In both Romania and neighbouring Moldova, the official currency has the same name – leu – though they are separate currencies with differing exchange rates. Most prices in Romania are displayed in Lei; in Moldova, you’ll see US dollar prices.
The 1990’s saw the economy on a roller coaster ride because of the radical shift in policy from a Soviet-style controlled economy to a free market. Both Romanian and Moldavian currencies are now stabilizing. Romania is a member of the European Union. Even before it joined the EU, price levels in Romania had begun to rise, matching those of other East European members of the EU.
ATMs are aplenty in Romania and you can withdraw cash (in lei) 24 x 7 on internationally accepted credit cards like Cirrus Plus, MasterCard, Visa or Eurocard. You can also take cash advances on credit cards in your home currency from certain banks like the Banca Comercial? Român?.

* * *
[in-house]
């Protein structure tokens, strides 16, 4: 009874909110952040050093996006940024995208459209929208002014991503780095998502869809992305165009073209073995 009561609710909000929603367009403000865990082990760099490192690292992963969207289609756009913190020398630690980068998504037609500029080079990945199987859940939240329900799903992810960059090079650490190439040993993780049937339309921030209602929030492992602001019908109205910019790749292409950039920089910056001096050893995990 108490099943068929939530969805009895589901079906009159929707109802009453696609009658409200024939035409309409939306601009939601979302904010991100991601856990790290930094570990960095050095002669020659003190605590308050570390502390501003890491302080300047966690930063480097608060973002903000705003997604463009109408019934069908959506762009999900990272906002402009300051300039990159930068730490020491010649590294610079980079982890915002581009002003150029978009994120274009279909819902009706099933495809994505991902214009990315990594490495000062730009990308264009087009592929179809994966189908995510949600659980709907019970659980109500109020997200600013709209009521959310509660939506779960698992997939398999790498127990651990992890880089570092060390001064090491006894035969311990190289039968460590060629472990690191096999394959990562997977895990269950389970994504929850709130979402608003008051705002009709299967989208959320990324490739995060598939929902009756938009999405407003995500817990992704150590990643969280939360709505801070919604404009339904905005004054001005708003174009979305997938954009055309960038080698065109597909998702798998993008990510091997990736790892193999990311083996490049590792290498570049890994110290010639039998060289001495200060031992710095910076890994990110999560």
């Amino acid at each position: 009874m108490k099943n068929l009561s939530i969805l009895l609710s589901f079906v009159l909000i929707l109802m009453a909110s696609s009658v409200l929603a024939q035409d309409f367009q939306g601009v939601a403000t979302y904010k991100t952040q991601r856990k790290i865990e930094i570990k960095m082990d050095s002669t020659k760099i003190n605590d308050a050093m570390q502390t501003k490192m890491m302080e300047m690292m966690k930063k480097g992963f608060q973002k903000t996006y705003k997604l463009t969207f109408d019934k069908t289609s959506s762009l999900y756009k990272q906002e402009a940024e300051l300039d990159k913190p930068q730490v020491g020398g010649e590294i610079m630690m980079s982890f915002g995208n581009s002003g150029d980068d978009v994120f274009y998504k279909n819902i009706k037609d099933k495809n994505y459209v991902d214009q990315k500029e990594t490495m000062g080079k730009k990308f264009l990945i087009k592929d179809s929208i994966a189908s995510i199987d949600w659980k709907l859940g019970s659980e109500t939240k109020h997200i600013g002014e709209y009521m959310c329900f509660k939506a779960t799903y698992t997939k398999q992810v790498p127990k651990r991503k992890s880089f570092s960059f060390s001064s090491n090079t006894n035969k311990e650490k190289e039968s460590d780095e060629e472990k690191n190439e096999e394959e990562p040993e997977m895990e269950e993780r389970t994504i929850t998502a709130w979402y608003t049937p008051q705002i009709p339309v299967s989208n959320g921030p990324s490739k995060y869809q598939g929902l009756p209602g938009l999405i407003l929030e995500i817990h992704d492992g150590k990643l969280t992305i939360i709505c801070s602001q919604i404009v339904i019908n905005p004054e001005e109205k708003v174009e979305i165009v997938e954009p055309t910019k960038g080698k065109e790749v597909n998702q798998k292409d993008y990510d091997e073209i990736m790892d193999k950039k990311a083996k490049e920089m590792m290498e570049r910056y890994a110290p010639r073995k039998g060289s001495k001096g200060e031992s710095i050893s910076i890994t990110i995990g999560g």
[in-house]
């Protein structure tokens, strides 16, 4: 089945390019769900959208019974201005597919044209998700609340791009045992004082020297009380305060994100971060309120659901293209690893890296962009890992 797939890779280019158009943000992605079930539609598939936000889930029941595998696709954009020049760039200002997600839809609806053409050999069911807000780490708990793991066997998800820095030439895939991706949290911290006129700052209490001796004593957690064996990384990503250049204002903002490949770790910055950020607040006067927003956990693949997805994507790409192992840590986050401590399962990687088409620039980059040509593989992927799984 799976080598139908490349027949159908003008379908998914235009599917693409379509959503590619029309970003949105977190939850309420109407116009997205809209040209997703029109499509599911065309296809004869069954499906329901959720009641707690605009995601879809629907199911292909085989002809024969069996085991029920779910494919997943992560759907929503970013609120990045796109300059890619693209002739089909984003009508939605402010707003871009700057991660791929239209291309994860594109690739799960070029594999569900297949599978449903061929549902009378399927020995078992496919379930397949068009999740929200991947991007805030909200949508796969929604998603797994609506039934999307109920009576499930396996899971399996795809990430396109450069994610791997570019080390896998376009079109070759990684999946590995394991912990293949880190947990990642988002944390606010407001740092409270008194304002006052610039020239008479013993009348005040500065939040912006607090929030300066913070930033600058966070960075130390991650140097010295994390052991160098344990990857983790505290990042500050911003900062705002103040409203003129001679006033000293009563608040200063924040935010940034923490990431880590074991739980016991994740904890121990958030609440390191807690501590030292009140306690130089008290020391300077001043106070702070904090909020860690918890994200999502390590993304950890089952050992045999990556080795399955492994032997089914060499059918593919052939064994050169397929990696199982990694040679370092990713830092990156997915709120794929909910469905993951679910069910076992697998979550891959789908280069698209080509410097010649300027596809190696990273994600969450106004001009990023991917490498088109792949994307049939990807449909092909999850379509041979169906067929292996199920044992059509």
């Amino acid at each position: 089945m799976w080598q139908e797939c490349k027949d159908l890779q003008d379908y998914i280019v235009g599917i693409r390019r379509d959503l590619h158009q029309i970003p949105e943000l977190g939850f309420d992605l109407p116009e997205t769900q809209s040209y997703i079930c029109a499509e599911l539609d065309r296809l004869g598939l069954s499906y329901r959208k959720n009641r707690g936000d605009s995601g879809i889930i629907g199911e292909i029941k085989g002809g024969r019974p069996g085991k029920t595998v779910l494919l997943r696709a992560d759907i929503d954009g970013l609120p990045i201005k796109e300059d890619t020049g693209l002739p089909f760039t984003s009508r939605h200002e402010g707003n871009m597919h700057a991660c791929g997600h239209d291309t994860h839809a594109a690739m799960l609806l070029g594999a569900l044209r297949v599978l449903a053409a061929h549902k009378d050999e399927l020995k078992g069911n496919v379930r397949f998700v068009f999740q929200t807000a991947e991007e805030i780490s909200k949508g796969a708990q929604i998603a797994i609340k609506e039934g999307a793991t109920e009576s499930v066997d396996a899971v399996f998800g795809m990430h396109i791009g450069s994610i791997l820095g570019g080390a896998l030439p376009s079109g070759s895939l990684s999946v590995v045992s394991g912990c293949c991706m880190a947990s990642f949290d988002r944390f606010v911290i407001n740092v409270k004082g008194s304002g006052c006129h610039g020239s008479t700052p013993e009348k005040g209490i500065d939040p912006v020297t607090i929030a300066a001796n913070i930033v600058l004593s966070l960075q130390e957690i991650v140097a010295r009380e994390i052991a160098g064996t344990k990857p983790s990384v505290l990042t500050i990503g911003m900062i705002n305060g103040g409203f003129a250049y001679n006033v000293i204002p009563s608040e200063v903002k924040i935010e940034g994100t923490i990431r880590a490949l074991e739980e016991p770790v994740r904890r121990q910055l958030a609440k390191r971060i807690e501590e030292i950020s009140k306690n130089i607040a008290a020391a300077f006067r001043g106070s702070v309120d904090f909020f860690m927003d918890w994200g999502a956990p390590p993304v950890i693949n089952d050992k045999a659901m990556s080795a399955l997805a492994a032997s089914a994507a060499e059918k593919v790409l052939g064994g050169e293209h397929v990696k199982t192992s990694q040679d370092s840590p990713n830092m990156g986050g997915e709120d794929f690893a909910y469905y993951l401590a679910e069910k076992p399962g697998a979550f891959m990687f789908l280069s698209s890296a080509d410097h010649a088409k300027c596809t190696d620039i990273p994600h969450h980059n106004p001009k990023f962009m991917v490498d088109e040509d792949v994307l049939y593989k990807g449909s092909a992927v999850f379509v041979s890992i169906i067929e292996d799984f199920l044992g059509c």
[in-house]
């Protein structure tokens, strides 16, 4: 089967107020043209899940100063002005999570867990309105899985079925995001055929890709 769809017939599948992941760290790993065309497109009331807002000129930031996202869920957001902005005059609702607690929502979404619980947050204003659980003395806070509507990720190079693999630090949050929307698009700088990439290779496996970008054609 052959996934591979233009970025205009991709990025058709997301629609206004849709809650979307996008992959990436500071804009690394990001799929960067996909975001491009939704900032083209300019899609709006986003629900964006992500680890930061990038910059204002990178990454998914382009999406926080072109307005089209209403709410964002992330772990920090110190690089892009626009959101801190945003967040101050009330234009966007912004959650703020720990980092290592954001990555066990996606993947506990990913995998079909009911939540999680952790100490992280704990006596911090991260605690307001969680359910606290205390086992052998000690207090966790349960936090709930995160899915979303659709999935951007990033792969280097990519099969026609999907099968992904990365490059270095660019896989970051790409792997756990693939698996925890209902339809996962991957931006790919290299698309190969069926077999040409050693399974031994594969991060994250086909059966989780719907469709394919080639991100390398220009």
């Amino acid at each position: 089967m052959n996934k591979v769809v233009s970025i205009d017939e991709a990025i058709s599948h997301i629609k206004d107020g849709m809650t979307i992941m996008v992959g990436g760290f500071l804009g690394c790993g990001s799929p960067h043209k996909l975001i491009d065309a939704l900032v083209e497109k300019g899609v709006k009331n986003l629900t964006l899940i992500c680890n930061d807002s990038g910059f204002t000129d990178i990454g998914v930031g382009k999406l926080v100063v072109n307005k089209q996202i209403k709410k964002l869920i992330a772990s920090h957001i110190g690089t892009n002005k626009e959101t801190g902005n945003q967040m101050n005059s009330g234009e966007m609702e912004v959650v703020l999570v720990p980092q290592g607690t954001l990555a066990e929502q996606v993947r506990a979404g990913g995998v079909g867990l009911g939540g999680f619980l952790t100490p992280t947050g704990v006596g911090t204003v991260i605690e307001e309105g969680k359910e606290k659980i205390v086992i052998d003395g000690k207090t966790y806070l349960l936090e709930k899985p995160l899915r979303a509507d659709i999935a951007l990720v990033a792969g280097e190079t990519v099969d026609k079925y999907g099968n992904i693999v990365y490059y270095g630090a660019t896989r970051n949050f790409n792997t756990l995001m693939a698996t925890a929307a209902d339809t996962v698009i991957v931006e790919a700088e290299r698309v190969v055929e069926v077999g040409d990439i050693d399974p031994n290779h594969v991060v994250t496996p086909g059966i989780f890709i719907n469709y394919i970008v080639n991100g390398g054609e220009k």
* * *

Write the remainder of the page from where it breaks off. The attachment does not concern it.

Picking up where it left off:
If you’re visiting neighbouring Moldova, you can find ATMs easily enough in the capital, Chisinau, but not in other towns. Keep your passport handy if you wish to change dollars, euros or pounds. Watch out for money-changers who may have goons stationed outside their shops – they’re best avoided! Don’t get taken in by advertisements offering highly attractive rates – you could get tricked into mistaking a ‘9’ for a ‘0’, or other such dodgy practices. Always count your money carefully before leaving.
Black market operations are not very apparent. Never change money on the street, though.